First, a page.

Pakistan is the only country in the world with a transitional zone of three zoogeographic realms - the Palaearctic, the Oriental (or Indomalayan) and the Afrotropical (formerly Ethiopian). Out of all the other countries, Mexico has two realms.
These three realms and rapid changes in altitude affect vegetation and wildlife. Because of these zoogeographies, Pakistan has some of the world ’s rarest animals and plants.
In addition to the more recognized wildlife species like snow leopard, common leopard, markhor (national mammal), chukar partridge (national bird), chinkara gazelle, black buck, Houbara bustard, Sindh Ibex, Punjab Urial, etc., there are several species of fauna and flora that are endemic to Pakistan.
Mammals found only in Pakistan include the Indus River Dolphin, and the Pale Gray Shrew. The Baluchistan Pygmy Jerboa represents an endemic genus. The Woolly Flying Squirrel survives only in Pakistan. The Punjab Urial is sometimes considered a full species, while the Chiltan Wild Goat is an endemic subspecies.
Besides several reptiles, amphibians, fish, insects, scorpions, spiders, a freshwater crab, and clams are unique to Pakistan.
There are about 200 vascular plant species exclusive to Pakistan. Among them, Saussurea lappa, locally known as kut, is endemic to the alpine regions and is considered an endangered species.
Where the 3 cultures meet
Pakistan is a multicultural, multiethnic and multilingual country. It is located at the confluence of 3 great cultures - South Asian, Central Asian, and the Middle Eastern. The last one reflects both Arab and Persian cultures.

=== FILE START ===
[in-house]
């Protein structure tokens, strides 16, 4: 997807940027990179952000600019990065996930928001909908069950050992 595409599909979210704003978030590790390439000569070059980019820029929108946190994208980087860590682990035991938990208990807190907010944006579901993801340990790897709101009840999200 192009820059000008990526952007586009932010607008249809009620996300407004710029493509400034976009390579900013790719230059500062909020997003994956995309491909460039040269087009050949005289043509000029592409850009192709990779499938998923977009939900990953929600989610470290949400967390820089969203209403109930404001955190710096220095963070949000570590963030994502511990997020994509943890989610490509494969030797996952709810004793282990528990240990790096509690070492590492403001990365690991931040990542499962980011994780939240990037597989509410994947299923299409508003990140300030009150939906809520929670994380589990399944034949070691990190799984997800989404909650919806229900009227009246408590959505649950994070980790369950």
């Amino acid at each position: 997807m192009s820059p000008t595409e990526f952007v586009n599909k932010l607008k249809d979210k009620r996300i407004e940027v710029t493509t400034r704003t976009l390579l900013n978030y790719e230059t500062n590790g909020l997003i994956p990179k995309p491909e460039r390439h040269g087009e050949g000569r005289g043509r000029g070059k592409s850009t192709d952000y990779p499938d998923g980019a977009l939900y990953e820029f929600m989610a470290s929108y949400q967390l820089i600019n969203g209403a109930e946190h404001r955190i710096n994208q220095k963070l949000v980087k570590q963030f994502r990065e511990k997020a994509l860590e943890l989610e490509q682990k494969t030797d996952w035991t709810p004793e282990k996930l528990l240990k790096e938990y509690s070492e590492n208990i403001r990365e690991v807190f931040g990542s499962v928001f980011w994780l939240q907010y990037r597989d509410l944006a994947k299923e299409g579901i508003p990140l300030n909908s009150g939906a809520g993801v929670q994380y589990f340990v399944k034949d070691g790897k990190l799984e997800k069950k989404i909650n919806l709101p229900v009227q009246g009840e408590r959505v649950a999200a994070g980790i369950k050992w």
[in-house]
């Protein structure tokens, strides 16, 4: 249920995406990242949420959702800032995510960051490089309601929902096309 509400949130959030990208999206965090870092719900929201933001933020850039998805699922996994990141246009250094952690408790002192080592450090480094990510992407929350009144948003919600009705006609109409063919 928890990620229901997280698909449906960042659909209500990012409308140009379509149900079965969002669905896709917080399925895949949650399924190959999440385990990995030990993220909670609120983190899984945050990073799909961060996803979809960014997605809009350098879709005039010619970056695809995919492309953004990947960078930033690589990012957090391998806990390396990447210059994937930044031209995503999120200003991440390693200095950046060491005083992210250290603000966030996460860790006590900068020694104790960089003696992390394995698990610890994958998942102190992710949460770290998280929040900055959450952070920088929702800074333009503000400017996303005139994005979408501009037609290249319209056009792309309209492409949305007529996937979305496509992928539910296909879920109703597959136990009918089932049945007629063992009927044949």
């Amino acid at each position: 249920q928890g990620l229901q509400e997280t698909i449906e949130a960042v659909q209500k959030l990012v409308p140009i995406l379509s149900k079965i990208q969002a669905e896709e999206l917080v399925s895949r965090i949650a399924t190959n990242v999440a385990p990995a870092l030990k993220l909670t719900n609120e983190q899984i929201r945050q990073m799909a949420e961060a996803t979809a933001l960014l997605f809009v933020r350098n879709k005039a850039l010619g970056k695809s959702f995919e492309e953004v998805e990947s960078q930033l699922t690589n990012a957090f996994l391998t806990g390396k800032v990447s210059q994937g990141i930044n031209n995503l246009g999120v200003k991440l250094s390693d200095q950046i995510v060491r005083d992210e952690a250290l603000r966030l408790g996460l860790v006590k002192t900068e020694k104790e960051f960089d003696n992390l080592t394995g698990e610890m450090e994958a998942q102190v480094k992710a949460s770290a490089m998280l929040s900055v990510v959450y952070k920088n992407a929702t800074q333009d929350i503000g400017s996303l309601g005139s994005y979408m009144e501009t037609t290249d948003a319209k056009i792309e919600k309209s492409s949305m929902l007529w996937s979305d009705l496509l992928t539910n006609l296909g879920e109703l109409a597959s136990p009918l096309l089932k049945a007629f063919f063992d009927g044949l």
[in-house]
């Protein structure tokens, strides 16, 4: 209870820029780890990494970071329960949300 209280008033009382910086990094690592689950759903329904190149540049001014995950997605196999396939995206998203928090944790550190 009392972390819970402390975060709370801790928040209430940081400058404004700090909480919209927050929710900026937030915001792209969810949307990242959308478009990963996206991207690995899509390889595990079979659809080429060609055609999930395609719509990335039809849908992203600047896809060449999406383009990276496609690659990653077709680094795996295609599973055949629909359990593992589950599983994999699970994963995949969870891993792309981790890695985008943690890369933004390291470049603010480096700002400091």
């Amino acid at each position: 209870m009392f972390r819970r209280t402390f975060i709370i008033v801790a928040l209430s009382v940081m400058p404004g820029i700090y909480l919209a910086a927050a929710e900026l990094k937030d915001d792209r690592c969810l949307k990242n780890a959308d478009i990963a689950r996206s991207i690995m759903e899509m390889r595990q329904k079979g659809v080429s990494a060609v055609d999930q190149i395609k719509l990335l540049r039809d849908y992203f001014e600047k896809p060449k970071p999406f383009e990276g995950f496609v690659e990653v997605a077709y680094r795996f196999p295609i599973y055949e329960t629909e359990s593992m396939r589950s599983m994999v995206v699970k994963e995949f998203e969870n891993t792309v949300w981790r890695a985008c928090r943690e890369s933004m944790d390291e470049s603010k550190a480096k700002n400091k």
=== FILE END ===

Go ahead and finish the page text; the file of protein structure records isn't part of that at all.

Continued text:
The confluence of 3 cultures is best reflected in its national language or the ligua franca – Urdu - an Indo-Iranian language formed gradually as trading caravans from all these regions mingled somewhere on the lands of Asian sub-continent some 300-500 years ago. However, the official number of regional languages actively spoken in Pakistan is 73 - 76.
Pakistani truck art, shown below, is now being internationally recognized. However, its handicraft includes a diversified range of styles, materials and aesthetics.
There are over 15 major ethnic groups in Pakistan. The cuisine itself is a mix of delicious foods from Indian heartland, Persia, and central Asia, but having a distinct flavour of its own.
Not to be forgotten is Chai (now known as Chai-Tea in the west). Pakistanis love Chai and prepare it in many different styles.
Delicious Chapli Kababs, shown below, are from the northwestern province of Khyber Pukhtunkhwa. Many varieties of Kababs show connection with Central Asia with flavour that is endemic to Pakistan.